WE DON’T SUPPORT A MORATORIUM ON LEGAL FARMWORKER EVICTIONS – ASUF
Statement issued by Japie Grobler, ASUF Chairman, November 3, 2014
Japie Grobler says this would, from an agricultural and legal perspective, be undesirable, unpractical and non-enforceable:
ASUF’s VIEWS ON FARMWORKER EVICTIONS
The Agriculture Sector Unity Forum (ASUF), comprising of all the national formations of primary agriculture, was invited to participate and address a meeting held under the auspices of deputy president, Mr Cyril Ramaphosa, on Saturday, 1 November 2014 in Paarl. At this meeting ASUF, represented by its chairman Mr Japie Grobler and Ms Annelize Crosby, highlighted issues relevant to the context within which agricultural development and the upliftment of farmworkers and their families should be addressed.
The focus of discussions was, however, on evictions of farm workers and rural dwellers from farms.
ASUF did not, as reported in the media, endorse the call by Mr Ramaphosa on farmer organisations to impose a voluntary moratorium on farmworker evictions. Although his call might have referred to stopping illegal evictions, to which all parties would agree, it probably included legal evictions – an instrument also available to and used by the state to manage untenable tenure arrangements on its own properties.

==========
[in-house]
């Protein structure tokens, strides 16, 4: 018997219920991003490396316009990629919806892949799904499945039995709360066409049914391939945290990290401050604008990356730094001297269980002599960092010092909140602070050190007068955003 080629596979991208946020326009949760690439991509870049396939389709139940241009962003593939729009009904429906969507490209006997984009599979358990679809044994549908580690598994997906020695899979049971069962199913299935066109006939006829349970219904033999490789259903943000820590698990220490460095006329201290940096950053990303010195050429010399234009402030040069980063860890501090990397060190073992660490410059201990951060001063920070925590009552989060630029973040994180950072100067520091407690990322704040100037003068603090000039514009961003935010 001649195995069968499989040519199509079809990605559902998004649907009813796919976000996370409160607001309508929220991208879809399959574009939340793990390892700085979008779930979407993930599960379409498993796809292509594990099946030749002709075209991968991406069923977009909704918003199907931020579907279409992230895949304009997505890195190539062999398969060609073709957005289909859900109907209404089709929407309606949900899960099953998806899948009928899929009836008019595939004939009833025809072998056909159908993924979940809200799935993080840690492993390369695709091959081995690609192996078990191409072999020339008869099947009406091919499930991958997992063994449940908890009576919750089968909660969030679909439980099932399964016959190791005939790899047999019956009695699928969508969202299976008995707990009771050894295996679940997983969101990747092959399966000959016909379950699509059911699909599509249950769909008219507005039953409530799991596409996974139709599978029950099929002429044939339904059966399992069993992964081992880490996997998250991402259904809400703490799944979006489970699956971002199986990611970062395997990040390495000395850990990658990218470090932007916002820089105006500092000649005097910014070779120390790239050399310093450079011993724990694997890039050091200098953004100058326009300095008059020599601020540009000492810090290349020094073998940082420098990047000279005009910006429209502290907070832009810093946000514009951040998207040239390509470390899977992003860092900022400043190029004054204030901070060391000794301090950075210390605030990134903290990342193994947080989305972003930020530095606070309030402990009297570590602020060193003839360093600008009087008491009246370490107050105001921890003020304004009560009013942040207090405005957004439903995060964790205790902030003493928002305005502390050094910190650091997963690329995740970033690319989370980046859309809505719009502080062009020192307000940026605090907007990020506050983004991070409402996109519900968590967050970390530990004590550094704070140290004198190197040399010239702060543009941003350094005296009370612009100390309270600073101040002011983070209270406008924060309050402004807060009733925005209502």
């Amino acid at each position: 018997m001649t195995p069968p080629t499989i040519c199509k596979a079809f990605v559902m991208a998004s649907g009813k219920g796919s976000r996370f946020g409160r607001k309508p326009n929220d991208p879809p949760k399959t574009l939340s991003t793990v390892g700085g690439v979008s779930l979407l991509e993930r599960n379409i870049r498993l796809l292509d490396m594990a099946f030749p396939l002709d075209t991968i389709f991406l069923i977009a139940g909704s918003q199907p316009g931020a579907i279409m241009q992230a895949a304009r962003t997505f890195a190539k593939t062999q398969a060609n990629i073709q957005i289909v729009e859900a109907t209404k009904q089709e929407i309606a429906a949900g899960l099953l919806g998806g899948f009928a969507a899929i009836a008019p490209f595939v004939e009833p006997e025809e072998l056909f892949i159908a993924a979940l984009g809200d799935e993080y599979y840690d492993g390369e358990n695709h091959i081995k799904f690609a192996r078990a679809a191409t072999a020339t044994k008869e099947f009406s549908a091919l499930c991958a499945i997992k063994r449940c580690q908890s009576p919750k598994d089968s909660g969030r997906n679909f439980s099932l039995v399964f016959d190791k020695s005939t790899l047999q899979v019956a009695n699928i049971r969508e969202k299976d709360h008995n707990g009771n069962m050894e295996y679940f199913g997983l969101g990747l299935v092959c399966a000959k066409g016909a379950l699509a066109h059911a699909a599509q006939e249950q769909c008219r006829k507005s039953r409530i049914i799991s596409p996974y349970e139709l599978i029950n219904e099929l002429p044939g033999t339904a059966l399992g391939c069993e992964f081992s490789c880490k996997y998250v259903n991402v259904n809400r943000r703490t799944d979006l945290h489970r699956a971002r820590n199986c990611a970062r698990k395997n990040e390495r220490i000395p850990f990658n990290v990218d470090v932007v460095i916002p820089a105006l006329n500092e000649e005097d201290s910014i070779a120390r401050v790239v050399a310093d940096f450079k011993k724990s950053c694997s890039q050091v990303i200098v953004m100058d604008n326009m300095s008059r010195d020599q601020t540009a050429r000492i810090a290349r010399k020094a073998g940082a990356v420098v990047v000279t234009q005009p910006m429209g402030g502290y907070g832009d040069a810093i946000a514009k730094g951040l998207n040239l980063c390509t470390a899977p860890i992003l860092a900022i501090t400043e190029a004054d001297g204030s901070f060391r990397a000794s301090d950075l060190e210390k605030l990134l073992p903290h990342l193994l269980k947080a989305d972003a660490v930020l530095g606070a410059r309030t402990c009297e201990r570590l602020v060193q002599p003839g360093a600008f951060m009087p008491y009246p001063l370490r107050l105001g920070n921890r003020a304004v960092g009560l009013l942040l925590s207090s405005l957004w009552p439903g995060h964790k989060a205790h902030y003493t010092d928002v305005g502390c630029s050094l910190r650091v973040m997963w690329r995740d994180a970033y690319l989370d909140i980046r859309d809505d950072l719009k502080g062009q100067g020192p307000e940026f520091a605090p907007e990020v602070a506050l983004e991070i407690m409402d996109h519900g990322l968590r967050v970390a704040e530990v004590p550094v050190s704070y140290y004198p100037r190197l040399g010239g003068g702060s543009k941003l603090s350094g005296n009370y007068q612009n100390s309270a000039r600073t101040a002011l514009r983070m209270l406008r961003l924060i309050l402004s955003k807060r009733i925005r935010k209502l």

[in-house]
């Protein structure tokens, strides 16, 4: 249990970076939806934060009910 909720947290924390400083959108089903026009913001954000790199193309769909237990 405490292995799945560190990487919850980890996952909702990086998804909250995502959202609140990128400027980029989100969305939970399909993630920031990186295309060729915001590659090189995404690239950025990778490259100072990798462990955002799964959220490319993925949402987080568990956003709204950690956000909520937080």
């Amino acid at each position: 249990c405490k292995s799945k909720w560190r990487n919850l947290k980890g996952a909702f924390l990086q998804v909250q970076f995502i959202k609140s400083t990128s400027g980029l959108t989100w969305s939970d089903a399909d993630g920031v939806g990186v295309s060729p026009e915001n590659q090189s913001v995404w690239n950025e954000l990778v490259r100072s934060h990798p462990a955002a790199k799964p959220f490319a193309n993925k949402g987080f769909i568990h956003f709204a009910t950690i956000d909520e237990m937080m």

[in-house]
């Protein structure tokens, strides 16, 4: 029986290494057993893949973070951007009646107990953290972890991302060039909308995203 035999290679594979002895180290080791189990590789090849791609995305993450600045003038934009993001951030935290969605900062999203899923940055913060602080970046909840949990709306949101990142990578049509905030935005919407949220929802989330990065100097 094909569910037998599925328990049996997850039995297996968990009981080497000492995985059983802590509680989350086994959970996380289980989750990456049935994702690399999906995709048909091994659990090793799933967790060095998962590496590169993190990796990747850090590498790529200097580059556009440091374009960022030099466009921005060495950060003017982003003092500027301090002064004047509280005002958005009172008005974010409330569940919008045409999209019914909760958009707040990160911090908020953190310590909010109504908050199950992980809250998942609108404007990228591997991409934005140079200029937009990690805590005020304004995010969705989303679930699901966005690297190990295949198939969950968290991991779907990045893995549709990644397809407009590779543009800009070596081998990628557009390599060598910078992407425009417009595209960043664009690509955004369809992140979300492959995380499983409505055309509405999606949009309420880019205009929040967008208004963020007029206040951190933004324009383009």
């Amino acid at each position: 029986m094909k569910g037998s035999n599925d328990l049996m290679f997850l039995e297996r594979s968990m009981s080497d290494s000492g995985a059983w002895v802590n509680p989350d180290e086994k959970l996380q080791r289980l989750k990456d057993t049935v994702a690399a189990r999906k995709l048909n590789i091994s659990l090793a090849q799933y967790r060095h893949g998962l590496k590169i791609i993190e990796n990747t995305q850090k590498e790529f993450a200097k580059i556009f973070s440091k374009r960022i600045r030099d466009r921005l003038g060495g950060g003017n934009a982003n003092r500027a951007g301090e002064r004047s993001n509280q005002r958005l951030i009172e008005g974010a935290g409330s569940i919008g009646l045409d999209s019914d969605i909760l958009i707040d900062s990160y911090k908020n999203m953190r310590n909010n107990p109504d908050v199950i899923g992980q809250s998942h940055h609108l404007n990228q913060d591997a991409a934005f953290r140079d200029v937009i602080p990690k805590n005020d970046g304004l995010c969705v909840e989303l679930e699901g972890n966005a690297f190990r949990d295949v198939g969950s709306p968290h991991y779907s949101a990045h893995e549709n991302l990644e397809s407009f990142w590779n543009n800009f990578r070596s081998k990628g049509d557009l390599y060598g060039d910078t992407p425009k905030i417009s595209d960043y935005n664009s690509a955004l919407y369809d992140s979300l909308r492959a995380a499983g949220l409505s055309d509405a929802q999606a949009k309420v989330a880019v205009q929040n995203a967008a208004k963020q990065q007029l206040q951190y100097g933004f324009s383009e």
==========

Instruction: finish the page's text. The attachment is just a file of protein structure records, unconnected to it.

A call for a moratorium on the application of the statute in terms of which legal evictions are regulated seems, from an agricultural and legal perspective to be undesirable, unpractical and non-enforceable. The required concessions, therefore, fall outside the mandates of ASUF’s members.
ASUF wants to reiterate that evictions are governed by legislation and compliance is mandatory. Contraventions, namely illegal evictions, should be dealt with accordingly. It was proven in the past that timeous mediation may resolve many disputes, avert unnecessary evictions or facilitate acceptable outcomes to those who stand to lose housing on farms.
Whilst a humane approach is imperative when dealing with these matters, there should also be full recognition of compelling circumstances which may necessitate evictions. ASUF is, however, willing to participate in discussions which may contribute towards a mutually acceptable outcome of this discourse and will consult its members regarding proposals.
ASUF did call on Mr Ramaphosa to take the lead with an overarching national initiative which will consolidate processes aimed at the development and transformation of the sector, and more specifically contribute towards the social upliftment of farm worker communities. An inclusive and encompassing process could result in a social accord with a clear vision and value system, giving guidance to government and its social partners on roles and responsibilities with regards to this multi-faceted challenge.